[2] Classical sociological works about transformation processes are written by Karl Marx and later by Karl Polanyi (Hall & Stahl 2012: 184). A philosophical introduction to commodification gives Borgmann (2006).

[3] Huws described the commodification imperative as a “transformation of use values into exchange values” (ibid.). Especial the public sector, where a range of activities, including education, health and social care are currently being commodified. This process is associated with privatization (ibid).

[4] The Italian economist Piero Sraffa even defined capitalism as ”[…] the production of commodities by means of commodities.“ (Ley & Harriss 2012)

[5] It means the tendency to transform more activities into products or services (ibid.) and in case of science a fundamental change of the culture of research and the relation to provide knowledge (Weingart 2008: 483).

[6] This brings also enormous changes in the nature of work, „in how work is managed, and in the relationship between workers and the users of their services (increasingly likely to be referred to as ‘customers’). Using principles of ‘scientific management’ fundamentally unaltered since they were developed in the 19th century by the likes of Babbage and Taylor, work processes are analyzed and broken down into standardized units.” (ibid.)

[7] For the German Discourse about the commodification of the public sector are several multi-paradigmatic discussions (see Mühlenkamp 2003; Flecker et. Al. 2014).

[8] The university formed the organizational frame, where experts decide about research and teaching and the new goals are (in some cases) to generate and provide knowledge for profit, but the original meaning of a university is that the institution understand itself as a Non-profit-organization (in their aims, mode of production, structures etc.) (OEH 2005).

[9] In these market orientated logic are student’s consumer (Schwartzman 2012: 3).

[10] “This movement has included universities. In many countries, the state began reducing financial support for higher education, encouraged competition and demanded financial self-dependency. A new managerialism entered universities and ubiquitous management philosophies such as the total quality management (TQM) and the balanced scorecard (BSC) have been tested in some universities […].” (ibid)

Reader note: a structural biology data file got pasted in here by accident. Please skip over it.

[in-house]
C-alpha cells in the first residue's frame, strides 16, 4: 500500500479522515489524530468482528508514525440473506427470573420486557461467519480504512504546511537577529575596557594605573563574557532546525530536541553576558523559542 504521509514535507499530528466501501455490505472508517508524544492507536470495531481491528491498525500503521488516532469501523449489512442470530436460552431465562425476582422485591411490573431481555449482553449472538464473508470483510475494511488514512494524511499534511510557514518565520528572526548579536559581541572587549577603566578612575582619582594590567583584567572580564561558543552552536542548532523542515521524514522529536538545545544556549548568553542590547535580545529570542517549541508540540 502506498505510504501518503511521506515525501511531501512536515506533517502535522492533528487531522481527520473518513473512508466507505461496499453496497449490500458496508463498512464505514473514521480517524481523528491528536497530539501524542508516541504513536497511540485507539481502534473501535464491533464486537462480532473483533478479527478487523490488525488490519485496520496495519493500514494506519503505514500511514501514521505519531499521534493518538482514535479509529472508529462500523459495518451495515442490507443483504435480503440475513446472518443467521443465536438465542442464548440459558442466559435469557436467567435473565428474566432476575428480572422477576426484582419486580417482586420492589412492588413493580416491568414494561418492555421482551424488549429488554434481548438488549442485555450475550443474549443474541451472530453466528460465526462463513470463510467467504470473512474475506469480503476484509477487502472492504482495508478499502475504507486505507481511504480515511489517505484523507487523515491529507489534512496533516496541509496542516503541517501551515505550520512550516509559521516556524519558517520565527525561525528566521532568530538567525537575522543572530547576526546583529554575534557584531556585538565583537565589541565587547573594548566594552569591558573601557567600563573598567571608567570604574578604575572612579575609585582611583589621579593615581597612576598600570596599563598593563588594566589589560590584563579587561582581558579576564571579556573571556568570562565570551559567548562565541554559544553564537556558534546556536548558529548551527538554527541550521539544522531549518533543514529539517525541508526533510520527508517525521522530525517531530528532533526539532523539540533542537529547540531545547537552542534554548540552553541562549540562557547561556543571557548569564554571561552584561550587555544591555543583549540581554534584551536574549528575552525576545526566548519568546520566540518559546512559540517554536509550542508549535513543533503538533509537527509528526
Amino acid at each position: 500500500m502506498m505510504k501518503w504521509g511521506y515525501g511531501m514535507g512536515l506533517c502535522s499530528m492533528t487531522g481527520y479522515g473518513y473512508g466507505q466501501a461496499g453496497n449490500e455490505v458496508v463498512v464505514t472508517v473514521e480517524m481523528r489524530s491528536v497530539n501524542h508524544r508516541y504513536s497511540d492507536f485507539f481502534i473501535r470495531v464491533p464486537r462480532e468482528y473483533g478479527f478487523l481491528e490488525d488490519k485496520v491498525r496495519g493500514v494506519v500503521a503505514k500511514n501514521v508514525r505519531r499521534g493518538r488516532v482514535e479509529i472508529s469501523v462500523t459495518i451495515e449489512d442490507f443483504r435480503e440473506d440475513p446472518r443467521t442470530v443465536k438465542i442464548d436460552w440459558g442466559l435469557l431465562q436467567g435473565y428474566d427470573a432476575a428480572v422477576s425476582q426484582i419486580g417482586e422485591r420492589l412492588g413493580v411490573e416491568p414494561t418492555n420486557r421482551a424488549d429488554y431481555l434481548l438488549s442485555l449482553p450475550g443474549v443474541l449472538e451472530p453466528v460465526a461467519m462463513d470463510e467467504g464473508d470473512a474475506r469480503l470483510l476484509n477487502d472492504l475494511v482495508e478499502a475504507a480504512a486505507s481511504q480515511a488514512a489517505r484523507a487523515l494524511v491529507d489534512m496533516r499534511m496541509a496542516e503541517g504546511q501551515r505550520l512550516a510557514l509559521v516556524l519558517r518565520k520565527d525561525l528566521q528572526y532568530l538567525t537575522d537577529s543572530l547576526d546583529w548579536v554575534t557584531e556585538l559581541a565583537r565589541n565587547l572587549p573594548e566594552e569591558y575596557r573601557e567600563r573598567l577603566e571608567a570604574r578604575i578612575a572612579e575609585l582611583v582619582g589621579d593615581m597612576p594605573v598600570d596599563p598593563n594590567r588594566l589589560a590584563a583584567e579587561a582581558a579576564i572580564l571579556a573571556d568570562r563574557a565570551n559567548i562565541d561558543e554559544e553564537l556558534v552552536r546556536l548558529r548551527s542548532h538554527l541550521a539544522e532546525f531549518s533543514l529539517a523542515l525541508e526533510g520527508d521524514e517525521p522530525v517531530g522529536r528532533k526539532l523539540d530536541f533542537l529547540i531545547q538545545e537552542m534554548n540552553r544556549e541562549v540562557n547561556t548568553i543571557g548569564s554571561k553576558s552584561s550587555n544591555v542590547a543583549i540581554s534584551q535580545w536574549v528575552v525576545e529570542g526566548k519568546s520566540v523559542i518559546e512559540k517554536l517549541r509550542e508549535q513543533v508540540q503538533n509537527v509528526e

[11] SPSS (Statistical Package for Social Sciences) and MAXQDA, a software for a qualitative data analysis are just two examples of a rich number of academic commodities. Other Examples are the statistic program STATA or the qualitative analysis tool Atlas.ti for narrative interviews. Other examples of online courses, MOOCS will be discussed in the empirical part of the paper.

[12] The Austrian sociologist Max Haller called it not a direct concurrence between persons, but rather an indirect concurrence fight (Haller 2014).

[13] She is quoting Richard Florida and several other scientists, who introduced terms for the new type of knowledge worker like „digital nomads“, „symbolic analysts“ or „portfolio men“ (Huws 2014: 31).

[14] This is possible through overcoming the limits of space and time in modern times through acceleration (increased through the development of the Internet (see David Harvey; Hartmut Rosa).

[15] „Intellectual labor is not only crucially important for the further development of commodification, it is also itself subject to commodification processes and hence to the discipline of the market. “ (ibid.)

[16] “The transformation of tacit knowledge into codified knowledge is a crucial part of this process.“ (ibid.)

[17] Knowledge worker does not expect to do the same things over and over again (ibid.).

[18] For a differential discussion of Foucaults understanding of Neoliberalism and the use and misuse of his theoretical understanding see Calin Cotoi (2011).

[19] Efficiency in the academic context is related to evaluating processes, where the wealth of research is measurable in an intrinsic understanding. The already discussed pressure to write research proposal and other new duties are reasons for the production of less meaningful science, especially in social and cultural sciences (Enders 2008; Simon 2008; Radder 2010; Huws 2014).

[20] A detailed Discussion about the development of economization of Universities see for Austria Lassnigg 2003, for Germany Weingart 2008.

[21] MOOCs (Massive Open Online Courses) have been invented in the U. S. A. and where first used in a course by Sebastian Thrun, Professor for artificial intelligence (Stanford University) with more than 160.000 participants and the invention is understandable as a reaction on the high university fees. The phenomenon is very new phenomenon (see in detail Yuan & Powell 2012; Lehmann 2013; Wedekind 2013;